Movie Review: Togo
Always excited to view what flavour of lime green vomit Disney are going to offer us, Disney+ has streamlined this content to somewhere out of my reach. Togo has its appeals, surprisingly. Willem Dafoe can sell us any form of nonsense he wants, and this latest pairing of man and dog appears to have made the usual rounds of Disney fans and hardcore Dafoe appreciators. Hopefully, the two shall never meet again, for this piece from director Ericson Core is an oddly sloppy mixture of good ideas and stalwart craftsmanship, with an overbearing hint of Disney-centric topics sure to pass their rigorous, family-friendly exams with flying colours.
Taking us across the perfidious plains of Alaska, our story brings a tale of struggling adventure and travel. Dafoe is of course a tremendous leading man, playing well with some half-baked clichés and a couple of filler scenes. Ultimately though he does well, indicating some signs of life. Kicking around frozen tundra more often than not, audiences may find some odd charms in the simplicity of this one. An adventure following Leonhard Seppala (Dafoe) and his trustworthy, titular dog, doesn’t traipse or travel further than the borders of mediocrity. Many will be won over by this undefeatable pairing of adorable animal and masterful actor, myself included.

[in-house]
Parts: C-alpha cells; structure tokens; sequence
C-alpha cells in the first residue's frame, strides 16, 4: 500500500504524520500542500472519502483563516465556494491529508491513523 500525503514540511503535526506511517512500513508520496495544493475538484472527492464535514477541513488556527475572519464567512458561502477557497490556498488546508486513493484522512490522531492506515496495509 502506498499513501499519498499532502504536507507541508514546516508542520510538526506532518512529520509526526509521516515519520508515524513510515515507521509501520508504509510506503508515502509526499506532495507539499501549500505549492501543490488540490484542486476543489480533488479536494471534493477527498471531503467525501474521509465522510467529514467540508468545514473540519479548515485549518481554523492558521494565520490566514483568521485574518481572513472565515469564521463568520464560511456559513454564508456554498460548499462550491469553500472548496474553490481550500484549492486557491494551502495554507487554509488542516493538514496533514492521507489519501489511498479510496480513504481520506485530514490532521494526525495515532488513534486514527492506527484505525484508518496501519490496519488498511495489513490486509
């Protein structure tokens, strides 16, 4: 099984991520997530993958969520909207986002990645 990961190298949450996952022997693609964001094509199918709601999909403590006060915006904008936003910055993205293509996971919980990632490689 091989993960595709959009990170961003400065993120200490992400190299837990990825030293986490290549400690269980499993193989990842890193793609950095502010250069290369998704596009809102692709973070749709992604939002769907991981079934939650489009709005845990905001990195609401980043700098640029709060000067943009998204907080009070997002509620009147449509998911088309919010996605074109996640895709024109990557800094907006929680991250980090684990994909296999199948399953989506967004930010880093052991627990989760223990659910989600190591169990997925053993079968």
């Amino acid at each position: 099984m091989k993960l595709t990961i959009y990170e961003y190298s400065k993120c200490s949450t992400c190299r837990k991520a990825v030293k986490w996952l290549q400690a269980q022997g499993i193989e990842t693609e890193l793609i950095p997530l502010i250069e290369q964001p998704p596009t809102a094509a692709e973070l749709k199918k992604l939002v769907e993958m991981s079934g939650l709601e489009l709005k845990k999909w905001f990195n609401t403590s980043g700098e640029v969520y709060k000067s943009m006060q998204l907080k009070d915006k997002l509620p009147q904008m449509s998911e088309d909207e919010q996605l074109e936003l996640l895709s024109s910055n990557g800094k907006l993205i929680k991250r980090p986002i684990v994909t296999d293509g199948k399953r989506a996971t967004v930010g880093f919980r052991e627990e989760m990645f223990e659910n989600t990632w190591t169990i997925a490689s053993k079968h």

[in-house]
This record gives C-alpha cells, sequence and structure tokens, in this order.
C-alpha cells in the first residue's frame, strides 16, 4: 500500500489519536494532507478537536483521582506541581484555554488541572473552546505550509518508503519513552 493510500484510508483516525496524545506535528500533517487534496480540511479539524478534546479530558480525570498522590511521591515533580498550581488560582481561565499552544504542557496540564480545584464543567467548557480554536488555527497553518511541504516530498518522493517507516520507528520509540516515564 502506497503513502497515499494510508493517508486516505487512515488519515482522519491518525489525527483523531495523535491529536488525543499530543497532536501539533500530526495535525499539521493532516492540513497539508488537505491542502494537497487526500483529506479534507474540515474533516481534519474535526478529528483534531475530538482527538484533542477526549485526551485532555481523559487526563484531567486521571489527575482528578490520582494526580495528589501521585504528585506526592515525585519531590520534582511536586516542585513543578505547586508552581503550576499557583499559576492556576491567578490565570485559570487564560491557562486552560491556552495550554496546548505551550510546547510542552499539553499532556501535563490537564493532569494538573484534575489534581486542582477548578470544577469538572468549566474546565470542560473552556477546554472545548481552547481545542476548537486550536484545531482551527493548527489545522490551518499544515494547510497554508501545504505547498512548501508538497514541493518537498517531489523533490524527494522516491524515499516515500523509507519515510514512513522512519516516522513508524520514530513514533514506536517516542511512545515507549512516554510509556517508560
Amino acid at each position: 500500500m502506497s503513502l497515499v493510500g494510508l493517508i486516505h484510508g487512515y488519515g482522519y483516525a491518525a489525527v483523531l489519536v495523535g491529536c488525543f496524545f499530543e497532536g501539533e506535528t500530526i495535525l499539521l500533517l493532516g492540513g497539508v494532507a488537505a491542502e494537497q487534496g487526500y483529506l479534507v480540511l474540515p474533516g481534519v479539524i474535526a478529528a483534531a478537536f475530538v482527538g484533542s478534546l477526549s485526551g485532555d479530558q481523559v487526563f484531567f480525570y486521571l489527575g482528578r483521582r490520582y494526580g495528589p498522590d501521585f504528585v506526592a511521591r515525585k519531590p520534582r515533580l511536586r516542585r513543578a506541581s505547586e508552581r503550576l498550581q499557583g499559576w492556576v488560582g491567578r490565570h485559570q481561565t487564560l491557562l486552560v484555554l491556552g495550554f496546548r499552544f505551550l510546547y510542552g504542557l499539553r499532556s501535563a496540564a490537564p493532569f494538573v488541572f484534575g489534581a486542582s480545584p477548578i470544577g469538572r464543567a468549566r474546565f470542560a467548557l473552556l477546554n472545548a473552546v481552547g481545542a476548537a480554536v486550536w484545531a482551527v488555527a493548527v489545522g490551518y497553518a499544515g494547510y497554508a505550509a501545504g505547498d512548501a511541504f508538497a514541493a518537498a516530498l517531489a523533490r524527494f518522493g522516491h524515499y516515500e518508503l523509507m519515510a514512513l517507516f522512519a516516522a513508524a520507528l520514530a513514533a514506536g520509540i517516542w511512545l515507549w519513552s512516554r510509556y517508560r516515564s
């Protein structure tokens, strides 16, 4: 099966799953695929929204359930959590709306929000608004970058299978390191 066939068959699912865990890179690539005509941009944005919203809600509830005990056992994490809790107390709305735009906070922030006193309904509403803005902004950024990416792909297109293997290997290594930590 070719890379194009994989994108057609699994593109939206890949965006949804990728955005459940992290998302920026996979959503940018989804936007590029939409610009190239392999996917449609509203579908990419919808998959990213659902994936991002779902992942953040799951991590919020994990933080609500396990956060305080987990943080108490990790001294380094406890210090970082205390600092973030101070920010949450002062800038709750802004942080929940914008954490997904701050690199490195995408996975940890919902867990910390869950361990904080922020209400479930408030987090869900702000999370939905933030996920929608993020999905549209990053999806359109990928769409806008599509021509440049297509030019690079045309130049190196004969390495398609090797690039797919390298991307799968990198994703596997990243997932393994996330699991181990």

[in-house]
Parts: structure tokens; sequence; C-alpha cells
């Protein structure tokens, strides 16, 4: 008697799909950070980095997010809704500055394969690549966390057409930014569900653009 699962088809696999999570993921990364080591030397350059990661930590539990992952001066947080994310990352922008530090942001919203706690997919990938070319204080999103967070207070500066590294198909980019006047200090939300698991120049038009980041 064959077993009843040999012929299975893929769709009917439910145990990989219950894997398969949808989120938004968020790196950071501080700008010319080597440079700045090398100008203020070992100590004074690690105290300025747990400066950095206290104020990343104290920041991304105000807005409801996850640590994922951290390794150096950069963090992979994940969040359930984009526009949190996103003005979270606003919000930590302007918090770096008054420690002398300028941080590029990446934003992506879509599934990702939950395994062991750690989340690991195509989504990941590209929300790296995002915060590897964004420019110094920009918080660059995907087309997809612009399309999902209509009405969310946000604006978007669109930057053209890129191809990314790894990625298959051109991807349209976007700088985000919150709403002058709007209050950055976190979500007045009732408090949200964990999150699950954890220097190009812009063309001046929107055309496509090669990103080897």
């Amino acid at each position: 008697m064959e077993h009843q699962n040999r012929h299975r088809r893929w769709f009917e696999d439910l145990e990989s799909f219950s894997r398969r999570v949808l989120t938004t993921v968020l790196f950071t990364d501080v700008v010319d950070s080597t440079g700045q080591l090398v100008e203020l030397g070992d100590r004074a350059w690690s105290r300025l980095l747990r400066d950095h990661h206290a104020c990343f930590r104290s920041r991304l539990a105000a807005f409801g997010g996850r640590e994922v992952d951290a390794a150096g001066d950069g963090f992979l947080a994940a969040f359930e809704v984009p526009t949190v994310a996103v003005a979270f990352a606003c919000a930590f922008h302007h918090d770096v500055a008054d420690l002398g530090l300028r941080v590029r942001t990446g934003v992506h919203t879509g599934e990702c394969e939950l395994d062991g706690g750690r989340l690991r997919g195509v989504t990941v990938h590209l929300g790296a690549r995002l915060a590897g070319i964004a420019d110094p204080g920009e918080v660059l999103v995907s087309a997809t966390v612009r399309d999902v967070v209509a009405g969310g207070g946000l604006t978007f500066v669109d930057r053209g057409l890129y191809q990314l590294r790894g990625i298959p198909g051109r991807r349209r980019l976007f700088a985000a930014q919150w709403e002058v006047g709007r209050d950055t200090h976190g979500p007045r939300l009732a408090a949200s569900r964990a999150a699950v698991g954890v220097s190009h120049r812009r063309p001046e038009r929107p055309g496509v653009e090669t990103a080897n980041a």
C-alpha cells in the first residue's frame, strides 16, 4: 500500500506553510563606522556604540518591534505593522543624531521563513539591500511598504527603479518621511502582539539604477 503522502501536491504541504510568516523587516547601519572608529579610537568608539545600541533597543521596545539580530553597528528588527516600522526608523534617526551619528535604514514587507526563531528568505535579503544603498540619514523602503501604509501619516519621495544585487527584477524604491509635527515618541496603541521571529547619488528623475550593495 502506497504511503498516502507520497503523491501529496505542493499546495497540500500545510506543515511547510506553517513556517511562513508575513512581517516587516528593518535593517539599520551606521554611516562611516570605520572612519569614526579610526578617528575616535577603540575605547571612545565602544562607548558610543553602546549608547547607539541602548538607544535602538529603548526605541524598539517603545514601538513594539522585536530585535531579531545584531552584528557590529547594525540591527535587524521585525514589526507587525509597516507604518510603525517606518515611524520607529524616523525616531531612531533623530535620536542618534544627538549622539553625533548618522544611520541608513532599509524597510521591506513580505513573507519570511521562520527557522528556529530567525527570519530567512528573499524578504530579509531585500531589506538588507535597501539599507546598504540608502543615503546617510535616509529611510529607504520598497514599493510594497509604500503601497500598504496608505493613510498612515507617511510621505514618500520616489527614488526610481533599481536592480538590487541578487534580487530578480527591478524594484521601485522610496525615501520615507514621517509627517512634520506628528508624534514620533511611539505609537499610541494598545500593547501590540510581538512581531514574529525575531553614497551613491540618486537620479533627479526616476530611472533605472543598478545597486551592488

Hypnotically uninspired direction, glazed over with a thick layer of lazy Disney whimsy, Togo doesn’t even try and break free from its expectedly dull moments. A strange gloss over the camera blurs the outer regions of the frame, presumably to focus in on those front and centre. It’s a glaringly odd decision to consciously make. Much of Togo doesn’t exactly feel awake or thriving. We limp on through the expected tropes of upbeat Disney filler, often pausing for a bit of faux emotional musings or moments of predictable, heart-wrenching horror as Dafoe and dog travel a long journey in the hopes of collecting a vaccine to aide ill children.
Togo proved Disney can shovel some viewing figures towards notably great actors co-starring with dogs. The Call of the Wild backed it up less than a year later. With Dafoe at the helm, we’re offered competent performances loosely based on reality. Nothing inspired or wholly engaging, but for the standards Disney set themselves these days, this is well above their usual fluff. Sure to find its audience somewhere, the modern tirade of Disney’s live-action approach is, after all, only just beginning. It still features their usual tropes, Togo will appeal to those out there that are won over solely by dogs featuring alongside superb actors, swanning around in the snow in search of some meaning.